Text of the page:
Back to our seller – all she needs to do is contact the tax assessor and repay what was owed plus costs and interest with a penalty to reclaim the property to regain complete ownership of her title.
If you are considering purchasing tax sale properties, here is everything you need to know.
- The parish tax collector (usually the sheriff) publishes the delinquent property for sale (usually online, sometime in the newspaper);
- The tax collector sells the property for a flat fee amount at a public “auction”, usually occurs at the local courthouse, but some parishes actually do an online auction instead. (the property tax sales, generally occur annually in June)
- For 3 years, the original owner can redeem the property by paying the purchaser the amount paid, a penalty of 5%, 1% interest per month, plus the cost to the parish for the advertisement of the property for sale;
- After three years, the new purchaser can file a lawsuit to “quiet the title” to obtain full ownership and use of the property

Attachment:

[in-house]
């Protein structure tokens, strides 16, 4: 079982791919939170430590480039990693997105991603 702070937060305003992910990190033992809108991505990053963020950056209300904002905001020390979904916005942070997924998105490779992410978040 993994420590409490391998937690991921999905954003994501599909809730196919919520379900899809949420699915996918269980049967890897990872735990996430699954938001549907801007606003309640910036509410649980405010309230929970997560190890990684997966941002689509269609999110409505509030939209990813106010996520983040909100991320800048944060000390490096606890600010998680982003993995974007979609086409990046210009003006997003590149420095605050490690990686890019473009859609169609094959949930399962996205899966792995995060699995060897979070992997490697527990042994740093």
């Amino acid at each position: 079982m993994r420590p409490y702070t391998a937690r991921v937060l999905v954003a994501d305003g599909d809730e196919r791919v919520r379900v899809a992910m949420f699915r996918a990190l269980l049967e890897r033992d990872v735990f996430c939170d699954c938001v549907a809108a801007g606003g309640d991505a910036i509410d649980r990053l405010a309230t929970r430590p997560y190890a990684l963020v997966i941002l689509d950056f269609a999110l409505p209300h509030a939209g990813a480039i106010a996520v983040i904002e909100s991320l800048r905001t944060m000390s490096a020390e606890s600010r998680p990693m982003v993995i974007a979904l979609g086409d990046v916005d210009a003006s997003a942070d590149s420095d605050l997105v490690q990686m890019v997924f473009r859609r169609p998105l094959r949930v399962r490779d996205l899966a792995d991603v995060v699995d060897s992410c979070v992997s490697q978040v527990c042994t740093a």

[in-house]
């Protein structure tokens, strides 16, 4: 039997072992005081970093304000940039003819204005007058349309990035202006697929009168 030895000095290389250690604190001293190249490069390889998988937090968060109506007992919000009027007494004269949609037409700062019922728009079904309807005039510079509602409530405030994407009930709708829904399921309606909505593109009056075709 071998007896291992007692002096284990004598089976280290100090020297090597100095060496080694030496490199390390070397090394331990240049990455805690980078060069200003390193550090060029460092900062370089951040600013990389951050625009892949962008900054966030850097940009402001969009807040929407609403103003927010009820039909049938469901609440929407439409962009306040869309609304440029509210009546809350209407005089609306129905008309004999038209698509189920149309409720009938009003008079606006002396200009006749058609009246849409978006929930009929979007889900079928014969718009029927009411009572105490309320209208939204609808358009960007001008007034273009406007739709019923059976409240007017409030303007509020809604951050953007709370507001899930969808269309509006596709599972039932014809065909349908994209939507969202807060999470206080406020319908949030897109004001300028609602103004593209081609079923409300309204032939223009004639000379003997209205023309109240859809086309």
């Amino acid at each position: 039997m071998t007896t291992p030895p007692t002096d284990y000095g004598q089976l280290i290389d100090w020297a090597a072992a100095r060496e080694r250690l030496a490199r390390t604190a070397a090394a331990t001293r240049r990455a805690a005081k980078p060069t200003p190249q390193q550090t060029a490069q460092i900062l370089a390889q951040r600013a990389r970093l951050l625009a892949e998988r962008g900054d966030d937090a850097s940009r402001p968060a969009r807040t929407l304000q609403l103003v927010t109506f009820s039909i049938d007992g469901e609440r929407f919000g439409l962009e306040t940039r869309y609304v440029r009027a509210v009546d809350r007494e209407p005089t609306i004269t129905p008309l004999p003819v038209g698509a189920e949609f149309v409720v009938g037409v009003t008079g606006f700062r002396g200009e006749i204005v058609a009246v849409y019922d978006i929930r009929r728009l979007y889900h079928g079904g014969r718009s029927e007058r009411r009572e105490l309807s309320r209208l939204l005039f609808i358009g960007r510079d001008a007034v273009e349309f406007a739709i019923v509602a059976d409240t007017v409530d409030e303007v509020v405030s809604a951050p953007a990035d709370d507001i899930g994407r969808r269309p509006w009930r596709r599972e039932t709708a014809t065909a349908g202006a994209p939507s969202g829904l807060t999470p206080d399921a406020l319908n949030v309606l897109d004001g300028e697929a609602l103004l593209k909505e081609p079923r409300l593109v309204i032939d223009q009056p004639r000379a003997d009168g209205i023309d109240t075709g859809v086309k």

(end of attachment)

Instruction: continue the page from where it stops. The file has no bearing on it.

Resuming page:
The Tax Sale
Each parish operates a little differently in regards to how they hold their auction. In St. Tammany, the sheriff publishes its tax sale properties in the Advocate and online. The sale usually takes place at the courthouse in Covington in June, and purchasers are required to register before the auction. In St. Bernard, everything is done online again with registration being required prior to the auction.
The sheriff sells the property for a flat fee consisting of the amount of taxes due, plus 1% interest per month until redeemed, plus 5% redemption penalty, and costs for the advertisement and sale of the property.